5 questions to answer when planning your international charitable legacy

Legacy giving, or giving by bequest, is one of the best ways for donors to support charities and charitable programs they care about. But not all bequests are made the same: donors should be asking themselves five key questions before settling on a legacy giving plan.


1. What do I want my legacy to be?

When creating a legacy plan it helps to have a clear high-level goal statement that defines what donors want to achieve. Before beginning a legacy giving journey, they should start by defining how they want their bequest to make a difference in the world; in other words, understanding exactly why they are giving. It is also useful at this stage to define a geographic area or group of people that will benefit from the legacy plan. This statement then serves as a “guiding light” for the rest of the plan and will also help to inform any other stakeholders that donors recruit to sustain their legacy after they are gone.

Examples of these goal statements could be:

  • My legacy will be to help children in my community.
  • My legacy will be to invest in the health and well-being of the people of XYZ town/village
  • My legacy will be to support environmental conservation efforts in XYZ country(ies)

How we can help

Most donors have a good idea of what they want their legacy to look like, but for those who are looking for more structure for their charitable legacy CAF America recommends that they reference the UN’s Sustainable Development Goals (SDGs), a convenient framework for contextualizing the issues addressed through their legacy plan. CAF America can show donors how their goal statements align with the SDGs, which then provide a convenient structure for building out the rest of the plan.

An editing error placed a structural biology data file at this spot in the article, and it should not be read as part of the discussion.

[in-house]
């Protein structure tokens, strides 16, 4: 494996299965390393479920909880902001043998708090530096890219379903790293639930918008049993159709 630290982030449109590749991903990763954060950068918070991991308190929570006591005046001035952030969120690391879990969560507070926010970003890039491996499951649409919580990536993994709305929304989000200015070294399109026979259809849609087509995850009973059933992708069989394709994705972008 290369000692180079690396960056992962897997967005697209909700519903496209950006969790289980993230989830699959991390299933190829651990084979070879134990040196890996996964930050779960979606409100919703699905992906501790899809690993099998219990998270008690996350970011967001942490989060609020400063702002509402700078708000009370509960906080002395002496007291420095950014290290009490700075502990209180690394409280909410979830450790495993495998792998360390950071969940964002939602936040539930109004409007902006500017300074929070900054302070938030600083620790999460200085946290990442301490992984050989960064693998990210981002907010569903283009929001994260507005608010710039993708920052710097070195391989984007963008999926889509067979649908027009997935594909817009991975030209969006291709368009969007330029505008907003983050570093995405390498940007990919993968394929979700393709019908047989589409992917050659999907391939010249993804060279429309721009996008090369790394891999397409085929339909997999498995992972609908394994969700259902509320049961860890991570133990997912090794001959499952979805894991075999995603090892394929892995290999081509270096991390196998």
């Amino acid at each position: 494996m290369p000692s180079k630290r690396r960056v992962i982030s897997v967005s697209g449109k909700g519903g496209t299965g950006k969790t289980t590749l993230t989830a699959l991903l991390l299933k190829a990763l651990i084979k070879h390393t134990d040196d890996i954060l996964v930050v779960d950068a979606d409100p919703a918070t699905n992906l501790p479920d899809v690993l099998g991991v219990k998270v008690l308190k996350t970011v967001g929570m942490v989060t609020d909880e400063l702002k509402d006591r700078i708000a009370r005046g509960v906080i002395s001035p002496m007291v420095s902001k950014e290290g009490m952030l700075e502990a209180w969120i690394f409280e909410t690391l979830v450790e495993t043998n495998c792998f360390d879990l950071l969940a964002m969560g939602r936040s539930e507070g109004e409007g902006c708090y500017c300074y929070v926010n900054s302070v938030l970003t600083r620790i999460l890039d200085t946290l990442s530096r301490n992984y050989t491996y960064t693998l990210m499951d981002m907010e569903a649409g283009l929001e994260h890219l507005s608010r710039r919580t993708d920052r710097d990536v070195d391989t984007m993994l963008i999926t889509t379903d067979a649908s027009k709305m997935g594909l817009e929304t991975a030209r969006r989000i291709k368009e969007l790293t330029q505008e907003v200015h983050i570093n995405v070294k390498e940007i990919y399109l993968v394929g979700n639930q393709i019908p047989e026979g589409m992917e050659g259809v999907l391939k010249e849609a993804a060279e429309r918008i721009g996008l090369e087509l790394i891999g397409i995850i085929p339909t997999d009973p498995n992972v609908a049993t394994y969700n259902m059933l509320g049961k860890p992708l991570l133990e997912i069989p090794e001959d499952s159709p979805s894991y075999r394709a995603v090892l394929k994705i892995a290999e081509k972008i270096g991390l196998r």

2. How do I want to make an impact?

Once donors have defined their legacy goal statement, they should think about how they want their gift to make an impact. The basic output of this process is a simple problem statement and solution statement. Donors should think of their chosen issue (“problem”) as sorted into one of three categories:

  • Simple problems: Usually caused by simple lack of resources or a funding gap. We know how to solve them and the solution is to apply more funding or resources. An example of a simple problem is lack of health or education infrastructure, which could be solved by building more hospitals and schools.
  • Complicated problems: The solution to a complicated problem usually involves multiple intermediate steps that build on each other towards a final goal. An example of a complicated problem is the spread of an infectious disease, which could be addressed by investing in the development of vaccines or in programs that encourage preventative measures (i.e. the use of bednets to combat malaria).
  • Complex problems: Complex problems are systemic issues that cannot be solved with simple interventions. Examples of complex problems include poverty, systemic diseases such as diabetes, and corruption.

An example of a simple solution to a simple problem is:

Goal: My legacy will be to help children in my community.

Problem: Children in my community suffer from food insecurity and often go hungry. Food banks in the area are short of funding and often lack supplies to distribute meals.